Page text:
The great thing is how close we are
to the lovely river.
Which is as you can see is clear and blue [INAUDIBLE] But trust me it's clear and quite blue.
It's a gorgeous spot and it means that we get to listen to the river all night and wake up and make coffee.
And it's great.
The van's been super comfortable.
As you can see we're plugged into the electric point over there so that we can.
I have the lights on, and charge devices, and the fridge is on, and I was sitting underneath the awning last night, which was really nice.
Let's see [INAUDIBLE]
But being river adjacent wasn't just good for relaxing.
[UNKNOWN] river is crystal clear and catches way through the stunning landscape, making it a haven for watery through thickets.>> [INAUDIBLE]
On the head.
On the head?
The water was truly amazing but once we dried off we had to make our way to Slovenia's famous lake Bled.
So we're at Lake Bled now which is one of the most.
Photographic spots in all of Slovenia, it's probably the first image that will come up if you just google Slovenia.
In fact I think this particular island with the Church on it is one of the screen savers of the new Apple TV.
It's just a gorgeous spot photographed to death.
Problem is that we've come here and if we take a closer look, yes, completely covered in scaffolding.
Which does somewhat ruin the ambiance.
So we're shooting away anyway, and trying to get some cool nice looking shots from different areas around the lake.
And as you see the light's great, and we've got these beautiful clouds overhead, but it is marred somewhat over by the church that looks a little gross right now.
Whether or not I decide to Photoshop Some of this [UNKNOWN] out later, I don't know, I might not be bothered.
But, it is a little disappointing.
So, what do we do when the odds are against this?
Keep [UNKNOWN] anyway?
No, we go home and cry.
By this point we realized our kitchen supplies were slightly lacking.
We did pack many of the absolute essentials on this trip.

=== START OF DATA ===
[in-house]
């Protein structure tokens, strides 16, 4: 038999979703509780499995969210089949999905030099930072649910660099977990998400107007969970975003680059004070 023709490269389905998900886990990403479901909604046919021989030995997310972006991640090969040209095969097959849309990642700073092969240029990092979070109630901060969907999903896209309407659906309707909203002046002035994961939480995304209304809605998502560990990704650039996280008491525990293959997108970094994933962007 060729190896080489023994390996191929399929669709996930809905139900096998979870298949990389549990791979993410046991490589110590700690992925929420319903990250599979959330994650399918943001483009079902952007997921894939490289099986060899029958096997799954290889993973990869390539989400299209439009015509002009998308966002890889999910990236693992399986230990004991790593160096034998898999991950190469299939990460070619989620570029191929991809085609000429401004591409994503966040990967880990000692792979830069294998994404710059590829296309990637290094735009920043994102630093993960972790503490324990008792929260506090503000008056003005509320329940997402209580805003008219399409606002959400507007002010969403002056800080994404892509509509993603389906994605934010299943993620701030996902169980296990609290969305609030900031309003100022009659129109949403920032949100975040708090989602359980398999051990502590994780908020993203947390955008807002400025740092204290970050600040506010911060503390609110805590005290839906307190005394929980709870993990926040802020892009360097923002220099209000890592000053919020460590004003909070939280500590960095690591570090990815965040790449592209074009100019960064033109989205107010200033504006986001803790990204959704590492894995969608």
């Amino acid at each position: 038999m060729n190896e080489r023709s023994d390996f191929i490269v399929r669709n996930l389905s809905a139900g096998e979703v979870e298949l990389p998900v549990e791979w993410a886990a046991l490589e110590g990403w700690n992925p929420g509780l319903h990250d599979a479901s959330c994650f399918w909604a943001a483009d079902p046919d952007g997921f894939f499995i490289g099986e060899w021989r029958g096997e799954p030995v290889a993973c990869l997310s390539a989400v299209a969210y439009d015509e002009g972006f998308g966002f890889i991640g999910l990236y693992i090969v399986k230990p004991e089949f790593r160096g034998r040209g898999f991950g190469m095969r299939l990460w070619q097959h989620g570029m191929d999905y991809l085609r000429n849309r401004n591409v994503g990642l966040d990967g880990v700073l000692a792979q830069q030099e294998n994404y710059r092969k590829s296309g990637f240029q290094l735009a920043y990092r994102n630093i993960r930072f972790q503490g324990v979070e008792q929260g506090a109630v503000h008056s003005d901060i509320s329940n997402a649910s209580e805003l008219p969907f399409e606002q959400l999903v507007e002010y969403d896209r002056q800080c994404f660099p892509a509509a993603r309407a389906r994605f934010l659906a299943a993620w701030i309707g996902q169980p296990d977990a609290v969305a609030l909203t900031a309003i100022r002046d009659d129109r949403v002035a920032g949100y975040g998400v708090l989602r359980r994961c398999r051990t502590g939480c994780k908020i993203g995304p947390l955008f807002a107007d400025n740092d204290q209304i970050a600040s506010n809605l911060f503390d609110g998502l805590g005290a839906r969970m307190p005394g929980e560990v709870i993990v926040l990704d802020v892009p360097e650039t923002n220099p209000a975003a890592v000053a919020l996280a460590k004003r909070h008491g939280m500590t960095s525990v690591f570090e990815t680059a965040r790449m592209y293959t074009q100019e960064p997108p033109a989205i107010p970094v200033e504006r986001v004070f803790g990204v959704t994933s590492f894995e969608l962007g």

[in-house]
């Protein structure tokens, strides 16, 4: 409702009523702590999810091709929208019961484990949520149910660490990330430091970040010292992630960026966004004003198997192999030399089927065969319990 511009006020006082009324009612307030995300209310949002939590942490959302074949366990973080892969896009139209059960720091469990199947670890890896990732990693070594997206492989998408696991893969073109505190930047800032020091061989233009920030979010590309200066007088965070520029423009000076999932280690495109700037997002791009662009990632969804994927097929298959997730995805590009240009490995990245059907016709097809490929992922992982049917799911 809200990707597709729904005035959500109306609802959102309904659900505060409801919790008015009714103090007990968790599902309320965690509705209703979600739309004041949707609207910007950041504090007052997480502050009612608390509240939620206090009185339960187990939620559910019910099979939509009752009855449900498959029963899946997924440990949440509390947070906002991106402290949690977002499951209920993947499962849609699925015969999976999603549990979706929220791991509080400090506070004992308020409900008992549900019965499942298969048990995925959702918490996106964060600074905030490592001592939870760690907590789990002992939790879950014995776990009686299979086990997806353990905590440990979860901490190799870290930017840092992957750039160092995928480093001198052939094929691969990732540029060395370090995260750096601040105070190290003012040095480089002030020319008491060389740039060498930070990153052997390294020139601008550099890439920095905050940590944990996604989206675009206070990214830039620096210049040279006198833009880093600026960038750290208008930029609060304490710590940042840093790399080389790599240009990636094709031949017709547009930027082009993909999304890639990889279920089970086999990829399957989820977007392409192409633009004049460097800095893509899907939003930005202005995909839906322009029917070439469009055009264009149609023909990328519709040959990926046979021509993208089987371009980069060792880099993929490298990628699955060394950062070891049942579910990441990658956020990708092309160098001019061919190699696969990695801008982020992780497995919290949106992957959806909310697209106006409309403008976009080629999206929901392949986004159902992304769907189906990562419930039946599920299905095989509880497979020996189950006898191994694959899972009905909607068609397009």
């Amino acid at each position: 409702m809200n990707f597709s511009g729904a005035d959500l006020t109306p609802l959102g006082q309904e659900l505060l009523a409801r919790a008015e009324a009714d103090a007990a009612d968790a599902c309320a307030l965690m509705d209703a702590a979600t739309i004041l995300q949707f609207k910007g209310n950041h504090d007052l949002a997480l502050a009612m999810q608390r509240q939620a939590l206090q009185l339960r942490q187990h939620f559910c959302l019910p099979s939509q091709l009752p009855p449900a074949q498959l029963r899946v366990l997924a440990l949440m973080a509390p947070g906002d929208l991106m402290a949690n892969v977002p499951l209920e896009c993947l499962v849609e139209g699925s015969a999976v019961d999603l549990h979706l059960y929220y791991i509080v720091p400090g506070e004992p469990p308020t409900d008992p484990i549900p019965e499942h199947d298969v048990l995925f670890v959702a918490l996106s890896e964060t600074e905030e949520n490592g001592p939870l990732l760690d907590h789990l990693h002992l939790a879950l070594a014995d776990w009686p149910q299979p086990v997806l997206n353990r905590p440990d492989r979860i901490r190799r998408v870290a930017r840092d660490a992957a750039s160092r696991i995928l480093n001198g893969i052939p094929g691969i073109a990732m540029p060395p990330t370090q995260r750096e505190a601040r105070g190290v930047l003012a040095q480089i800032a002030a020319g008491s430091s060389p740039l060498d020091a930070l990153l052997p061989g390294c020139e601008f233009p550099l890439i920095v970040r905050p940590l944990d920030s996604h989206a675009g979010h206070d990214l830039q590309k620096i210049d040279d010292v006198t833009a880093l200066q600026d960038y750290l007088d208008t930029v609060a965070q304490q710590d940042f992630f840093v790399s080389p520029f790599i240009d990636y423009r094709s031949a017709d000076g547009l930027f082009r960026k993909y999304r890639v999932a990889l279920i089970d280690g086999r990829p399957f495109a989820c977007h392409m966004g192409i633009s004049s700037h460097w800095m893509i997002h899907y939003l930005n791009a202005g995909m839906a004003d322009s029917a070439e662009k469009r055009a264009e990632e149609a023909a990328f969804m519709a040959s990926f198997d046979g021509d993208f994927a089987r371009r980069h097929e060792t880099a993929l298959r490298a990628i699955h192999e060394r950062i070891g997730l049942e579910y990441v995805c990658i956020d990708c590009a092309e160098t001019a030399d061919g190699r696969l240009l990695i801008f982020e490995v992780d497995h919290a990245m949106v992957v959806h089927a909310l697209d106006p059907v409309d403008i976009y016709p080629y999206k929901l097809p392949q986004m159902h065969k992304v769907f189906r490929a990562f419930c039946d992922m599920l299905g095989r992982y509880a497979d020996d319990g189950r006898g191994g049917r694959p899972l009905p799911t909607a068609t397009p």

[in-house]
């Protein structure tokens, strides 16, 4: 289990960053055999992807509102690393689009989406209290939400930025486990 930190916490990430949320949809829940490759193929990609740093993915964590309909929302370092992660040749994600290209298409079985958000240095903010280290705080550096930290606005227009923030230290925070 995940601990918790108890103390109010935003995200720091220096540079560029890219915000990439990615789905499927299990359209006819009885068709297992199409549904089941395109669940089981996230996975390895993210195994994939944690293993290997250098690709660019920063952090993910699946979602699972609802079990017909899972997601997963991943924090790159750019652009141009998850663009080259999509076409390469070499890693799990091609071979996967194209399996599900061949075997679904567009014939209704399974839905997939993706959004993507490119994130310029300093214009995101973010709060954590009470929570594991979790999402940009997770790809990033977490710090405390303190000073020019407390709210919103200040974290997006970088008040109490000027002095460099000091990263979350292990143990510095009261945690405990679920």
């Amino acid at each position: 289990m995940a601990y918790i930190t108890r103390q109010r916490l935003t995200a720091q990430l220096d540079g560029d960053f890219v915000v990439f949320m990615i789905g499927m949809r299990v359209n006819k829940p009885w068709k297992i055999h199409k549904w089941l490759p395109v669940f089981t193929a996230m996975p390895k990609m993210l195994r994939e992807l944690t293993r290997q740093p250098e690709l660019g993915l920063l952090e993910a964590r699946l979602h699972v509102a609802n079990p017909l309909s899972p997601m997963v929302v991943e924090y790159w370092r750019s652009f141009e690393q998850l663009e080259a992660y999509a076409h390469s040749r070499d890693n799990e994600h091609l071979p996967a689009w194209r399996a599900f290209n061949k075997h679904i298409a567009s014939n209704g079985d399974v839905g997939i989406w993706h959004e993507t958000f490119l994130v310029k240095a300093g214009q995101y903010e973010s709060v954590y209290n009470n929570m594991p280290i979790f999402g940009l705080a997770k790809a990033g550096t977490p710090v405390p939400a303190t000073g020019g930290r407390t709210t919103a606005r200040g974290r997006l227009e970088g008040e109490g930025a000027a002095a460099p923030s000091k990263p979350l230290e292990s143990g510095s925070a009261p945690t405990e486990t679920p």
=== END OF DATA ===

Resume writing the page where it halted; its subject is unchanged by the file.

Such as washing up liquid, but neglected to bring any sponges because, we are idiots.
So instead I'm using an antibacterial surface wipe as a sponge.
I'm not entirely sure if it is healthy, but we haven't died yet so I'm going with, it's fine
I think we need a new system.
It's a great game though.
Washing up done, we hit the road with a beautiful blue sky overhead.
We had a lot of ground to cover across the heart of Slovenia And as we drove further into the country the motor ways and main roads gave way to single track paths through forests, winding mountain passes flanked by cattle and long sweeping ribbons of tarmac that gently curved across the pretty rural landscape.
Although the roads were narrow, the van was still easy to maneuver.
It was comfortable to drive and because it's an automatic, all we had to do was point it in the right direction, and seat back and enjoy the ride.
Because we had our accommodation with us, there was no rush to get to a hotel for a particular check in time That gave us the freedom to take a winding route over the next few days, cruising through the countryside, enjoying the slower pace as we picked our way through the hillside villages.
It took us through the charming town of De Parlor surrounded by picturesque vineyards to cruise through, and tight winding streets.
The parlour was classic of many of the towns and villages we passed through in Salvinia.
The hills were dotted with old villages each of which provided plenty of opportunity to snap some nice photos.
Not to mention opportunities to stock up of farm fresh liquor olive oil and wine.
We've arrived in Croatia now in this small name, the name of which I forget, but this is very similar to what I know of Tuscany in Italy.
Vineyards, rolling green hills, lovely old buildings.
It's a gorgeous little spot to explore.
And certainly this view is the shot that I really want to get
The narrow streets of the old villages and the snake and hill roads went towards easy cruising but that didn't mean they weren't enjoyable
These are really really fun driving roads.
They snake through the forest and over the hills and even when we've got these really tight hairpin
It's still super fun.
And I thought I wouldn't really like driving this because it's a big van, and it weighs several tons, particularly when we've got all our gear in and the water tanks full and the fuel tanks full.
But it handles really, really nicely.
It's a proper sport van, and when you put your foot down, you really go.
That is great.
It's so much fun, and these roads are the best place to enjoy it particularly when the sun is out, and the sky is blue, and we're driving through Slovenia's wine region.
I'm hoping to pick up maybe a case.
Maybe a couple of cases.
Of their finest produce.
Eventually the road to this to the Croatian costal town of Ravenge where we were met by a beautiful sunset.
Our time in Ravenge meant relaxing.
Instead of seeking out mountains to hike, we strolled cycled and along the coast.
Enjoyed the amazing food and wine and even made a new friend.
One of the cool things I do like about being in this van is that while one of us drives, I get to sit back here and I've created my little editing Sitting workstation.
I've got the table up, and I'm backing up all my photos and videos so far to this WD My Passport wireless.
I'm pulling all the footage from my drone, from my, there is SD cards from my camera, from the GoPros, and everything is being backed up at the moment.